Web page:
Eight more grain silos at Beirut port toppled Tuesday, succumbing to damage from a devastating 2020 explosion in the third such collapse in a month, AFP correspondents reported.
No injuries were reported — the area had been long evacuated — but the collapse was another painful reminder of the horrific August 2020 explosion.
A cloud of dust rose over the port after the collapse, which brought down the last of the northern block of silos that was more heavily damaged in the blast and where a fire had been burning since July.
The country's caretaker environment minister, Nasser Yassin, told Lebanese TV that the government will now look into how to ensure the southern block remains standing. He urged residents near the port to wear masks, and said experts would conduct air quality tests.
Only 12 of the original 48 silos are still standing, all of them in the southern block.
The remaining southern block is more stable and not at imminent risk of collapse, said French civil engineer Emmanuel Durand, who has installed sensors on the silos.
Durand, who volunteered for the government-commissioned team of experts, told The Associated Press that the speed of the tilt rapidly accelerated overnight on Monday, just hours before the collapse.
“There was a very sharp acceleration, which was expected,” Durand explained. “When this happens, you know it’s going to go.”
The 50 year old, 48 meter (157 feet) tall silos had withstood the force of the explosion of haphazardly stored ammonium nitrate fertilizer on Aug. 4, 2020, effectively shielding the western part of Beirut from the blast that killed over 200 people, injured more than 6,000 and badly damaged entire neighborhoods.
The fire has been burning in the silos for more than a month as remaining grain stocks ferment in the summer heat.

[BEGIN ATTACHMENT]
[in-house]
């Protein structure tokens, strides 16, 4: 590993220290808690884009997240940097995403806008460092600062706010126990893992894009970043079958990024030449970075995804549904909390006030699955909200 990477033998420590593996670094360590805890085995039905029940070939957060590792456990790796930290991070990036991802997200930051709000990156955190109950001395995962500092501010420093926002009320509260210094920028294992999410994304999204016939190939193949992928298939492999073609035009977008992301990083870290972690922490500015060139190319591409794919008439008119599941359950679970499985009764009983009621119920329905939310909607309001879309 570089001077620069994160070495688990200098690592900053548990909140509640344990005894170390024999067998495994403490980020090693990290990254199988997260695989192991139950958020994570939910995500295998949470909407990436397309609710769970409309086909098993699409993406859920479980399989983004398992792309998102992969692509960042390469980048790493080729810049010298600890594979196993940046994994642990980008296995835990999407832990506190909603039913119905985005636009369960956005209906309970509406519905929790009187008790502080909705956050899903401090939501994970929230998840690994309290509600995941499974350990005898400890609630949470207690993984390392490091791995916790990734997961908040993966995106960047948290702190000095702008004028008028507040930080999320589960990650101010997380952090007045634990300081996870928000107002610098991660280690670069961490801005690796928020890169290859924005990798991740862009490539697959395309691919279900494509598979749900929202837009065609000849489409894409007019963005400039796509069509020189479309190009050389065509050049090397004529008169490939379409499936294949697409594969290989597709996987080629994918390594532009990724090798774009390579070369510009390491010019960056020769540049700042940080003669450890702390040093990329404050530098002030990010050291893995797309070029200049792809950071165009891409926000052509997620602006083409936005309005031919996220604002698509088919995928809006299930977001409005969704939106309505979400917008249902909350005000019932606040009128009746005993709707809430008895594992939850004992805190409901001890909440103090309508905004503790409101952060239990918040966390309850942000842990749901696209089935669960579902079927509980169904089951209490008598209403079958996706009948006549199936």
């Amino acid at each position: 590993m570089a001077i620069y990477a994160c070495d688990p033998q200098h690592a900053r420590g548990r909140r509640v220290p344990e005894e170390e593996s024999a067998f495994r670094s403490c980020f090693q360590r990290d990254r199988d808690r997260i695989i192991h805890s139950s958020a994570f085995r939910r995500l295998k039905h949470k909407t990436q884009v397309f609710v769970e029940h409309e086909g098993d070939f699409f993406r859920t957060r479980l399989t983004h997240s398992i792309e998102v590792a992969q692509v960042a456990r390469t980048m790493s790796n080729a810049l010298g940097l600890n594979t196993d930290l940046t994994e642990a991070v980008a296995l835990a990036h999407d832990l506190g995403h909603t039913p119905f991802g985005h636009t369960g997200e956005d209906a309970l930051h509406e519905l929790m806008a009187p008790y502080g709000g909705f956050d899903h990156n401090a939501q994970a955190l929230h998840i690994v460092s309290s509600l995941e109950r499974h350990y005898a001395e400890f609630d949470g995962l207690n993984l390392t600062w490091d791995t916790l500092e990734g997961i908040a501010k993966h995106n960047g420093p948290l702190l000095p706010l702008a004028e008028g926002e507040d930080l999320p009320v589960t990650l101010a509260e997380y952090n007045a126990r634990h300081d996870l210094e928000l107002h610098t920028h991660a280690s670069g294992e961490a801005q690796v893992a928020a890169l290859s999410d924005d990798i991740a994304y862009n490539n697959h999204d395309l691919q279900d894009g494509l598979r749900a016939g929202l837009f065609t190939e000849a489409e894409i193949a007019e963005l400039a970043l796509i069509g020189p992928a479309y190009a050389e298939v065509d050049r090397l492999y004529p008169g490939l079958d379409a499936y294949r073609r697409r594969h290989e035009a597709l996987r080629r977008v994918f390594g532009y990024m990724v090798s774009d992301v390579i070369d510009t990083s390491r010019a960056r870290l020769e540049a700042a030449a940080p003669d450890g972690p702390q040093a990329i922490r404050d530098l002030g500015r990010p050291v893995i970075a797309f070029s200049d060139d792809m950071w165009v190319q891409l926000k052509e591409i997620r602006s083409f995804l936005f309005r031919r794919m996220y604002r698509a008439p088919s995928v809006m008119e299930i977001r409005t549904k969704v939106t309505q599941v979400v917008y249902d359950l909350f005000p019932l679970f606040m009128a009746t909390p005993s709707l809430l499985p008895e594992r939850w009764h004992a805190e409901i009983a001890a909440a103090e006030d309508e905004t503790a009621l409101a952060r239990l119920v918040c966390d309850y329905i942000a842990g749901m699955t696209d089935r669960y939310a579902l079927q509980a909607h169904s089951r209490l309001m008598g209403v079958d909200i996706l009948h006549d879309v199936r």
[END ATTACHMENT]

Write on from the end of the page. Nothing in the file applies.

In April, the government ordered the silos' demolition but the operation was put on hold, partly because of objections from relatives of blast victims who want them preserved as a memorial. They also contend that the silos may contain evidence useful for the judicial probe.
In July, a fire broke out in the northern block of the silos due to the fermenting grains. Firefighters and Lebanese Army soldiers were unable to put it out and it smoldered for over a month. Officials had warned that the silo could collapse, but feared risking the lives of firefighters and soldiers who struggled to get too close to put out the blaze or drop containers of water from helicopters.
The environment and health ministries in July issued instructions to residents living near the port to stay indoors in well-ventilated spaces.
In late July, part of the northern block collapsed for the first time. Days later on the second anniversary of the Beirut Port blast, roughly a fourth of the structure collapsed. On Sunday, the fire expanded to large sections of the silo.
Survivors of the blast and residents near the port have told The Associated Press that watching the fire from their homes and offices was like reliving the trauma from the port blast, which started with a fire in a warehouse near the silos that contained hundreds of tons of explosive ammonium nitrate, improperly stored there for years.
"We hold authorities responsible for what happened with the silos," said Mariana Fodoulian, who lost her sister in the explosion.
"We must preserve the southern block of silos" as a memorial, Fodoulian said, echoing the demands of many blast victim relatives.
Relatives had called for a sit-in near the port at 5 p.m.
Public Works Minister Ali Hamieh announced last week that the government had agreed to reserve 25,000 square meters (270,000 square feet) of the port to build new grain silos.
This is larger than the current complex which occupies a space of 21,000 square meters (226,000 square feet).
Hamieh said funding would come from international donors as well as the government, which has been bankrupted by a crushing financial crisis.